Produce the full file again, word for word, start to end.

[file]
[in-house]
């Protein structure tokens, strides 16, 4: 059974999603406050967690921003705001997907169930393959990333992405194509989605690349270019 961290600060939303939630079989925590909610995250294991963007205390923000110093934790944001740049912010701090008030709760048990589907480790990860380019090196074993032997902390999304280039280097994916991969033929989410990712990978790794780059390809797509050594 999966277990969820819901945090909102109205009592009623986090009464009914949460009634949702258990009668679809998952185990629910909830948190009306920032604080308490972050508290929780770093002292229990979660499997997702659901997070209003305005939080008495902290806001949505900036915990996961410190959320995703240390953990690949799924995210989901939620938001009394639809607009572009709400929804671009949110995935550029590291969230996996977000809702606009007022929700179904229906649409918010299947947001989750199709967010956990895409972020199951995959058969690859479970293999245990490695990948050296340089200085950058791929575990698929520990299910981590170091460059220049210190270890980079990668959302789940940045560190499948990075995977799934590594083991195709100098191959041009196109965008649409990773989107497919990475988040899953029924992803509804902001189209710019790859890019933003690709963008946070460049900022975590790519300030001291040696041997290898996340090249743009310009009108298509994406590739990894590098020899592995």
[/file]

[in-house]
């Protein structure tokens, strides 16, 4: 059974999603406050967690921003705001997907169930393959990333992405194509989605690349270019 961290600060939303939630079989925590909610995250294991963007205390923000110093934790944001740049912010701090008030709760048990589907480790990860380019090196074993032997902390999304280039280097994916991969033929989410990712990978790794780059390809797509050594 999966277990969820819901945090909102109205009592009623986090009464009914949460009634949702258990009668679809998952185990629910909830948190009306920032604080308490972050508290929780770093002292229990979660499997997702659901997070209003305005939080008495902290806001949505900036915990996961410190959320995703240390953990690949799924995210989901939620938001009394639809607009572009709400929804671009949110995935550029590291969230996996977000809702606009007022929700179904229906649409918010299947947001989750199709967010956990895409972020199951995959058969690859479970293999245990490695990948050296340089200085950058791929575990698929520990299910981590170091460059220049210190270890980079990668959302789940940045560190499948990075995977799934590594083991195709100098191959041009196109965008649409990773989107497919990475988040899953029924992803509804902001189209710019790859890019933003690709963008946070460049900022975590790519300030001291040696041997290898996340090249743009310009009108298509994406590739990894590098020899592995």